Practice and the Profession: Then and Now
Updated: Oct 2, 2021
Source: Options, The Edge
Tan Sri Dato’ V.C. George entered the Malayan legal profession in 1957 upon being called to the English Bar. He practised in a myriad of areas before specialising in commercial law. After 25 years at the Bar, he was appointed to the Bench as a High Court Judge before being elevated to the Court of Appeal, where he retired. Through his fascinating stories from his time at the Bar and Bench, he offers us an insight into how much legal practice has evolved from the post-independence era up to today.
One area which has undergone much change is trial advocacy with the use of witness statements in place of examination in chief. This relatively new practice involves the exchanging of witness statements ahead of trial. Thus advocates have sight of a witness’ testimony before they set foot in court allowing them to better prepare for cross-examination. Advocates in the pre-witness statement era did not have this advantage as they had to base their cross-examination questions on the evidence elicited by their opponent at trial. It was also the norm back then for oral submissions to begin immediately after the end of a trial as opposed to today where counsels are given time to prepare written submissions.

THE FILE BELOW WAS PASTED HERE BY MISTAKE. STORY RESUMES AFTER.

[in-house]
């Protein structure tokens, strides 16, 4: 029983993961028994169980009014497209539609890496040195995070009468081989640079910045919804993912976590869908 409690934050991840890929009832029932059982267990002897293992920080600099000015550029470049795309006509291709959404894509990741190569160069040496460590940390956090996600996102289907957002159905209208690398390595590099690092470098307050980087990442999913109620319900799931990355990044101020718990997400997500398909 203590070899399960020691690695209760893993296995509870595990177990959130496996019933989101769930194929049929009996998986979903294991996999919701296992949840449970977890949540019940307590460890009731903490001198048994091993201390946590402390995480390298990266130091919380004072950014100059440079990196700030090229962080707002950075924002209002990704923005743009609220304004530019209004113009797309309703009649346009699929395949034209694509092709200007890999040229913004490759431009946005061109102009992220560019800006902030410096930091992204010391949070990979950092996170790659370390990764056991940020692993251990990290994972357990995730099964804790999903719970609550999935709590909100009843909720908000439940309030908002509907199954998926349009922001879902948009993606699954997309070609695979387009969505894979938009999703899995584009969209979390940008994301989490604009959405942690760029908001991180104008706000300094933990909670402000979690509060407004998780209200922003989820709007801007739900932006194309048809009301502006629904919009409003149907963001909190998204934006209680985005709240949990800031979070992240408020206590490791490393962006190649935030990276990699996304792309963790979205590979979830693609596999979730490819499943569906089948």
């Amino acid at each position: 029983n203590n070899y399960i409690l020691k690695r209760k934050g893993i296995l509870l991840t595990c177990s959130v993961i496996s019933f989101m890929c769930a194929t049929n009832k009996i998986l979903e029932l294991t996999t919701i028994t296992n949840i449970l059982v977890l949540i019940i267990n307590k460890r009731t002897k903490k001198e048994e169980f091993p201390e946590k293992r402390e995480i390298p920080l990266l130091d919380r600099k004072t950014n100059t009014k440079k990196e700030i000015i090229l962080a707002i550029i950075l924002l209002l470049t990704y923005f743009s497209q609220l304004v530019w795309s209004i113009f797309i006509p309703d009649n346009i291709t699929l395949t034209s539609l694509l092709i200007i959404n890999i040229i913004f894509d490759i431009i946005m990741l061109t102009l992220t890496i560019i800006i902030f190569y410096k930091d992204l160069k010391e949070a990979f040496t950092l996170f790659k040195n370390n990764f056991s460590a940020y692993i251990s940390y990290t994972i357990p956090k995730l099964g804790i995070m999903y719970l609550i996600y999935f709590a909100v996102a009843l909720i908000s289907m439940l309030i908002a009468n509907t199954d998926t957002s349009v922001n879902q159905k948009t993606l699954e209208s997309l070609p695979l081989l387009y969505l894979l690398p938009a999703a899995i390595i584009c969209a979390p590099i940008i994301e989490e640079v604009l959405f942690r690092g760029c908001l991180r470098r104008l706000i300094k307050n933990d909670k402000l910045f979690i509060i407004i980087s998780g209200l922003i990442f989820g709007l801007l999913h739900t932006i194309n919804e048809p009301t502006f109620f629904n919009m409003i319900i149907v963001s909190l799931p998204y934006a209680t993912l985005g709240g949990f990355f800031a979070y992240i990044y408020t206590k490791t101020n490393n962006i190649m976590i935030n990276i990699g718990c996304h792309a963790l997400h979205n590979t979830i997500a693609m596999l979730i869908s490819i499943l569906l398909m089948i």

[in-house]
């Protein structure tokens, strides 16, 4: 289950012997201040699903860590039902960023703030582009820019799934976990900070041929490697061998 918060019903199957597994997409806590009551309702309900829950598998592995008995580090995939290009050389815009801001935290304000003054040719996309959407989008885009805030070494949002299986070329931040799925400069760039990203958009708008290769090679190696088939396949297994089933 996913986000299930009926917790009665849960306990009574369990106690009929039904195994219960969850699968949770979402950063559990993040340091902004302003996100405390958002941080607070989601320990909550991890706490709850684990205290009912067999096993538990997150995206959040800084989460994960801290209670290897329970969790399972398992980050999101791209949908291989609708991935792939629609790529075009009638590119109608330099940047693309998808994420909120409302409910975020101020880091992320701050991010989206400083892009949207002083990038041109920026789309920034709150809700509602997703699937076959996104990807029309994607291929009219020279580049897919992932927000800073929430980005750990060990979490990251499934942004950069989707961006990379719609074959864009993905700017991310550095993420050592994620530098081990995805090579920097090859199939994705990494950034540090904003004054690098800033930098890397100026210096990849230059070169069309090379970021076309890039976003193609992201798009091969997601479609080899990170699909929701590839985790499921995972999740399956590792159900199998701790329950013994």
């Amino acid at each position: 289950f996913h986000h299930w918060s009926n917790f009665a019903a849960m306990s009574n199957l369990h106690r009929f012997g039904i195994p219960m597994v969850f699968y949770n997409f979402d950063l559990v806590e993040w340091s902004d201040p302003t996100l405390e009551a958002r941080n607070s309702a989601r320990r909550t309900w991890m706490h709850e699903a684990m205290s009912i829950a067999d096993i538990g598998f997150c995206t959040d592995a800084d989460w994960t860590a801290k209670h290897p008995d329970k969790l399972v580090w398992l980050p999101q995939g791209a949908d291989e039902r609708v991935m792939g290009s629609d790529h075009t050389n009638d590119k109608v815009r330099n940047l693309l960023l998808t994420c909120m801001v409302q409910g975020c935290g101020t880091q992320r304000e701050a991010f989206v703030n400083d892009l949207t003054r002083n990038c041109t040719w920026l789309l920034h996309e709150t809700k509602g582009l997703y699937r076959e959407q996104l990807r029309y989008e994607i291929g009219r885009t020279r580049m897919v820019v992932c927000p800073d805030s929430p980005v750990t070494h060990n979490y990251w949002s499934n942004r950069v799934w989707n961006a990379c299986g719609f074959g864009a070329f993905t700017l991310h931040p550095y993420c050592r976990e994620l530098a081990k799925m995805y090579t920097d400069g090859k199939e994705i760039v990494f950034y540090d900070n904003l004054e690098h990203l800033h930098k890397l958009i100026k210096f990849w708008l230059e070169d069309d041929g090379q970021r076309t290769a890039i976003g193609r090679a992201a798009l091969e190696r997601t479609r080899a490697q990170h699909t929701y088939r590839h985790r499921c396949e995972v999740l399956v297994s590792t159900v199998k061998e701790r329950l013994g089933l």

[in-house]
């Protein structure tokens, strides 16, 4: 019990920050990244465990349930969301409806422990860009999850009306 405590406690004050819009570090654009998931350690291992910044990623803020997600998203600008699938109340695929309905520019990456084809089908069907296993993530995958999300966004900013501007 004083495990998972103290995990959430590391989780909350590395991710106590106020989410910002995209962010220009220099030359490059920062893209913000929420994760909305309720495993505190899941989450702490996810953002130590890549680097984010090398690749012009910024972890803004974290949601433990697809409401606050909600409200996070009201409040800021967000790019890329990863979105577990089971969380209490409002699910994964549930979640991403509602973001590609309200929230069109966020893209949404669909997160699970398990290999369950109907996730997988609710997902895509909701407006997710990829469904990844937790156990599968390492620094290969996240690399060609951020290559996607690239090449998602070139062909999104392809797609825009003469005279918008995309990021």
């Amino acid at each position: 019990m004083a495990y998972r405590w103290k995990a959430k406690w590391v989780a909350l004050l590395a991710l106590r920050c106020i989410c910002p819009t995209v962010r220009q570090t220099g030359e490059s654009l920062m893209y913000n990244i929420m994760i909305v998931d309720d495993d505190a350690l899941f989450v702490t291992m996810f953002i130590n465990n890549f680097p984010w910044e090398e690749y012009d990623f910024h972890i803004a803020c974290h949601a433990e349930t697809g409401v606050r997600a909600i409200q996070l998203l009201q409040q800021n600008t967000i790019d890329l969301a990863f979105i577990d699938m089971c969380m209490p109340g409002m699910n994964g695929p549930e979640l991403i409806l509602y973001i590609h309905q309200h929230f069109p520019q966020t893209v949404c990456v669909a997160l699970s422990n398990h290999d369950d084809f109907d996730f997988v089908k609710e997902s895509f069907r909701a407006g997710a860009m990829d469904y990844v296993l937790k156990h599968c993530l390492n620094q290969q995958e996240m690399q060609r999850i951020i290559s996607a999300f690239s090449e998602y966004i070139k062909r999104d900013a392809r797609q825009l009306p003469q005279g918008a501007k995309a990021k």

Tan Sri was not just a witness to these changes - he was directly involved in enacting some of them. He was instrumental in the specialisation of the High Court into the commercial, civil and criminal divisions where he eventually became the head of the commercial division of the Kuala Lumpur High Court. He also cites this endeavour as the reason he became a judge. Prior to specialisation, High Court judges handled all matters, civil and criminal.
From a logistical point of view, even the way in which lawyers prepare for court has changed dramatically. In the 1960s and 1970s, lawyers carried physical copies of law journals into court with multiple copies required at the appellate level for all the judges. This practice is almost unheard of today as cases are sourced from electronic databases or photocopied from physical journals and compiled into bundles of authorities.
With more than 60 years of legal experience and a great penchant for storytelling, Tan Sri V.C. George offers a rare and colourful account, full of wit and humour of legal practice and the profession as it was then to what it is now.
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